Microsoft (NASDAQ:MSFT) is in an interesting place at the moment - which is only in part to losing Bill Gates from day-today management. It created one of the dominant global businesses of the late 20th century but has struggled to move beyond the core products that drove this success. The Client (Windows), Server and Tools (enterprise solutions) and MBD (Office) divisions drive 83% of revenues and over 100% of operating profits (the On-line Services and Entertainment divisions are still operating at a loss).
Microsoft has spent a lot of money and resources (especially senior management focus) on the aborted (maybe) attempt to acquire Yahoo (NASDAQ:YHOO). We agree with the analysis that the pursuit of Yahoo is an attempt to compete with Google (NASDAQ:GOOG) in what has become one of the dominant global businesses of the early 21st century (on-line advertising driven by search). The Microsoft acquisition of Powerset is a further example of this strategy of aiming to compete directly with Google.
At Valuecruncher, we are not convinced by this strategy of competing with Google - we are not alone. We completely respect Microsoft’s previous successes in following into and then dominating markets. But in the on-line advertising and search market we see some of the same network effects that suggest a “winner takes all” competitive situation. At Valuecruncher we can see a situation where Google’s current dominance is eroded – but not because of a head-to-head battle with either Yahoo or Microsoft (or a potential combination). At Valuecruncher we believe that Microsoft should be looking beyond the current competitive situation to the next big profit pool. Hockey great Wayne Gretzky when asked about why he was successful is credited with the quote “A good hockey player plays where the puck is. A great hockey player plays where the puck is going to be”.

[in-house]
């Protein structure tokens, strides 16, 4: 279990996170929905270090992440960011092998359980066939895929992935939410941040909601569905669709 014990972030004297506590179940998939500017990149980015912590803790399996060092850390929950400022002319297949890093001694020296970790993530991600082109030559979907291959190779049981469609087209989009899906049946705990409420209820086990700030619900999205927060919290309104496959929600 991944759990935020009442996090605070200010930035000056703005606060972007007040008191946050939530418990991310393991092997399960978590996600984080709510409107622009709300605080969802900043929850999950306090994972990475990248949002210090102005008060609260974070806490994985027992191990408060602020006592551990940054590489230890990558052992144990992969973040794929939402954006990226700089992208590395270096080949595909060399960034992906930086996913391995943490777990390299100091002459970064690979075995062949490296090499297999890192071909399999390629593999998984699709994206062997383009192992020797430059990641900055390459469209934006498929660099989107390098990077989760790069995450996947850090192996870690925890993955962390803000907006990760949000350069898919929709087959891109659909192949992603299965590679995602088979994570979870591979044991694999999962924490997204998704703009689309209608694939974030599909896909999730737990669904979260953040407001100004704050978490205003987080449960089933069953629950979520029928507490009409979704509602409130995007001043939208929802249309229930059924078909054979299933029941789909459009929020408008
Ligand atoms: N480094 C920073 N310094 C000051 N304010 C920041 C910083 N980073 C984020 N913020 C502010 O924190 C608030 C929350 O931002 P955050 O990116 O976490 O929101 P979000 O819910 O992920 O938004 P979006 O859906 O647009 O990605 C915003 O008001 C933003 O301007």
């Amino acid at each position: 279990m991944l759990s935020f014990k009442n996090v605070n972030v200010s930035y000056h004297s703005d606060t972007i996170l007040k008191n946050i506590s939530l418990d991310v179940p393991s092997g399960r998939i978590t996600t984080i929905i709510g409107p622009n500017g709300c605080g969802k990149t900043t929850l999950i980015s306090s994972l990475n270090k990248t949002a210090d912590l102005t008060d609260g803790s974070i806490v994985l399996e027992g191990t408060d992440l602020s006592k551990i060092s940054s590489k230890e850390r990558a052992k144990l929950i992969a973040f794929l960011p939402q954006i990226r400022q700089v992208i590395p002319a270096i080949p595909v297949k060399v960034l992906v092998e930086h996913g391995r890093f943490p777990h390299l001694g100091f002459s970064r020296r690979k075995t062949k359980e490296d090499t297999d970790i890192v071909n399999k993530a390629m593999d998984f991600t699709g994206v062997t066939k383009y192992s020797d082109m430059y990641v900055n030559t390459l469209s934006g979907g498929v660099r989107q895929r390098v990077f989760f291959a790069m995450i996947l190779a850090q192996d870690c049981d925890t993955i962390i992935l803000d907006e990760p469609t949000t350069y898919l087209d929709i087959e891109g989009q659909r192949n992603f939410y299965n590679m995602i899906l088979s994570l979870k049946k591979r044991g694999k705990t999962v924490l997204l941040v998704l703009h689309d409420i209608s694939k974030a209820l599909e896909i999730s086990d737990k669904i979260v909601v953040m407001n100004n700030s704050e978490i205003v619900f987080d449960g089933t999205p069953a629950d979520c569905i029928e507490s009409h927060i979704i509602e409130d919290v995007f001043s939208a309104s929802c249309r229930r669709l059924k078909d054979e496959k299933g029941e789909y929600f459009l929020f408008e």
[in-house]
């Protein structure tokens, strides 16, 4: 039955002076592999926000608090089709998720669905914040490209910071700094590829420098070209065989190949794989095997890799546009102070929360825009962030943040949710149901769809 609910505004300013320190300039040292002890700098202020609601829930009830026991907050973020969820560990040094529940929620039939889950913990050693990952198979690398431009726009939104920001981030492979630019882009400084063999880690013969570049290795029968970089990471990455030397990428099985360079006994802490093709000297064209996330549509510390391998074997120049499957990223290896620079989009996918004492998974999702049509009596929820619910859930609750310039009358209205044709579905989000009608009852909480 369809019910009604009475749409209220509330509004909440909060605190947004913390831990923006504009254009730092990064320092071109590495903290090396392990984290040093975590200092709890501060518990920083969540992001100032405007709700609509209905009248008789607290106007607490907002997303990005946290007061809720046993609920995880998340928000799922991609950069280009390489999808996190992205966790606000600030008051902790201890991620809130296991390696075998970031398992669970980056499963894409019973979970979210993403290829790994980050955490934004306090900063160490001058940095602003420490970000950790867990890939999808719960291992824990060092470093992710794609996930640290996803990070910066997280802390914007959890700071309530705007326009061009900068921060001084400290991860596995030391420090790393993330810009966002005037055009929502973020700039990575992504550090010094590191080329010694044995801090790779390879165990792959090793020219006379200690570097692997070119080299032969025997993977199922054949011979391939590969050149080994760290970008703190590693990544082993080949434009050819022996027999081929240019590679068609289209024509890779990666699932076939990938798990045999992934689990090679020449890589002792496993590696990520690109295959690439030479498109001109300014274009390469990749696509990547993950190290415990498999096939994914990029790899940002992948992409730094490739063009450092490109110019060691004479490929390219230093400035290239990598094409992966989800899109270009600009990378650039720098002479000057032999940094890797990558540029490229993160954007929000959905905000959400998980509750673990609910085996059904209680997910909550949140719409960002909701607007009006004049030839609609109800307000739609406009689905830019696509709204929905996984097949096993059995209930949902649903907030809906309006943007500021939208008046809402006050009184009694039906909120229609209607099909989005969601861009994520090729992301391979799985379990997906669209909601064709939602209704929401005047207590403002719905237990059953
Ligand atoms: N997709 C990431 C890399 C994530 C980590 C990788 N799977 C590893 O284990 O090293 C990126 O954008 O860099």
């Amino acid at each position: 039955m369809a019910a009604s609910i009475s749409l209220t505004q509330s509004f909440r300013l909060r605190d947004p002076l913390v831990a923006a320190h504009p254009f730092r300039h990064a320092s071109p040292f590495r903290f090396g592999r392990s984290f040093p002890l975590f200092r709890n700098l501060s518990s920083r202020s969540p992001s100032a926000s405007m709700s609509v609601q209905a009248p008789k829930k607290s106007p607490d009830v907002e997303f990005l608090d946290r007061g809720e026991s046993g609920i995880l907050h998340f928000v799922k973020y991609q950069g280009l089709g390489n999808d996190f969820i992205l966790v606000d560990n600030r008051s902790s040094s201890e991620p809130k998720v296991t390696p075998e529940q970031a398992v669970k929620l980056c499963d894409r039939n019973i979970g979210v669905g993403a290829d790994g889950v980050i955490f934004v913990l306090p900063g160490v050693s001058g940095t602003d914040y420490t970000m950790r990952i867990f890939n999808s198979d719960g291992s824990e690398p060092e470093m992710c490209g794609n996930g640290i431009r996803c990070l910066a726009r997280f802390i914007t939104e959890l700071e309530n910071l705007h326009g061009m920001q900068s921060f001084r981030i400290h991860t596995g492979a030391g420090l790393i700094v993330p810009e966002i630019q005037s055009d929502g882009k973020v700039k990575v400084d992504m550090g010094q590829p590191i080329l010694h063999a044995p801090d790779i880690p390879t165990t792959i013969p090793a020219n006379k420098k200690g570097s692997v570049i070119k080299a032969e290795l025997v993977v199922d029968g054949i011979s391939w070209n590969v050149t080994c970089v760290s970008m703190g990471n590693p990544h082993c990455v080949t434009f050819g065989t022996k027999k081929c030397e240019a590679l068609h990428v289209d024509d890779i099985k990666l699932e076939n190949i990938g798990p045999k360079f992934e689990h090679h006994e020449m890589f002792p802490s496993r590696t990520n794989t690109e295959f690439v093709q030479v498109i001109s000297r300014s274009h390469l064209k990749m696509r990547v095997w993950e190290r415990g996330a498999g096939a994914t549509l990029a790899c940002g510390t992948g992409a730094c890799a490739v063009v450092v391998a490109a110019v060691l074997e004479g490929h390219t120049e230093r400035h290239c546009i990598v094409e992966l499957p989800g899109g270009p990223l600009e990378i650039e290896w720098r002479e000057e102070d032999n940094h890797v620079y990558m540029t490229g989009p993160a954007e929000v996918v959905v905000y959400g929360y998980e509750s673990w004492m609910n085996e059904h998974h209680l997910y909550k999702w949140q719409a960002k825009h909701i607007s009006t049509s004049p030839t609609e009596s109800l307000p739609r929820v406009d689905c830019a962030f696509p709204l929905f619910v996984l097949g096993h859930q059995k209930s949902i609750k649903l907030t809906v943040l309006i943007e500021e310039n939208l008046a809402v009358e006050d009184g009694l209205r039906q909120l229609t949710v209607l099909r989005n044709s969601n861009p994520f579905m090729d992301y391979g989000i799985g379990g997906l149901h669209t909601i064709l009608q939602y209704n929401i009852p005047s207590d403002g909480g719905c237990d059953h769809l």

Easily said we recognise, but that is our view of where Microsoft should be directing their strategic efforts – not competing head-to-head with Google in a market their competitor dominates.
Any potential acquisition of all, or part, of the Yahoo business clouds any current valuation discussion of Microsoft. Some influential Microsoft insiders have suggested in a piece of high-level analysis that 1% of the global search market is worth US$1 billion in market capitalisation. Microsoft’s potential acquisition of Yahoo valued their share of the search market at more than that - US$47 billion for approximately 20% market share. What about the core Microsoft business? What if we ignore the potential Yahoo scenarios – what is the core Microsoft (MSFT) business worth?
The core Microsoft business is reasonably easy to value – if you exclude growth options. The business is growing well (if not at the levels of ten years ago) with robust margins. There is capital expenditure required to achieve the revenues and profitability. There is strong competitive positioning around these core products but with credible low-end competitors that have the potential to disrupt (i.e. Google Docs). The current business will change as technology develops – but as the current dominant player, Microsoft is well positioned to respond to competitive threats and to potentially lead innovation. At Valuecruncher we are not sure that Microsoft should be investing heavily in the on-line advertising and search market - they should be aiming beyond it.
Microsoft grew revenues from US$36.8 billion in 2004 to US$51.1 billion in 2007 – an 11.5% compound annual growth rate. Our assumptions of revenues for the next three years are US$60.0 billion in 2008 growing to US$74.0 billion in 2010 – a 13.1% compound annual growth rate. We have projected EBITDA margins to be flat at 40%. We have used a terminal growth rate of 4.5%. We calculated this terminal growth rate based on year three growth of 10.4% dropping to a 4% stable growth rate by year 10. We used a terminal capital expenditure number of US$3.0 billion. We have used a WACC (discount rate) of 10.5%. Both the terminal growth rate and WACC have a material impact on the valuation.
Our analysis incorporates the cash on the Microsoft balance sheet – Valuecruncher calculates a net debt number.
Our analysis gives a valuation of US$33.01 which is 20% above the current share price of US$26.03. The market appears to be placing a negative value on the noise around an acquisition of all or part of Yahoo. Focusing on the harvesting the core business and innovating (by making small bets) beyond that core appears to be the highest value strategy for Microsoft.
Based on our analysis the core business looks undervalued. Play with our assumptions – what does your analysis say?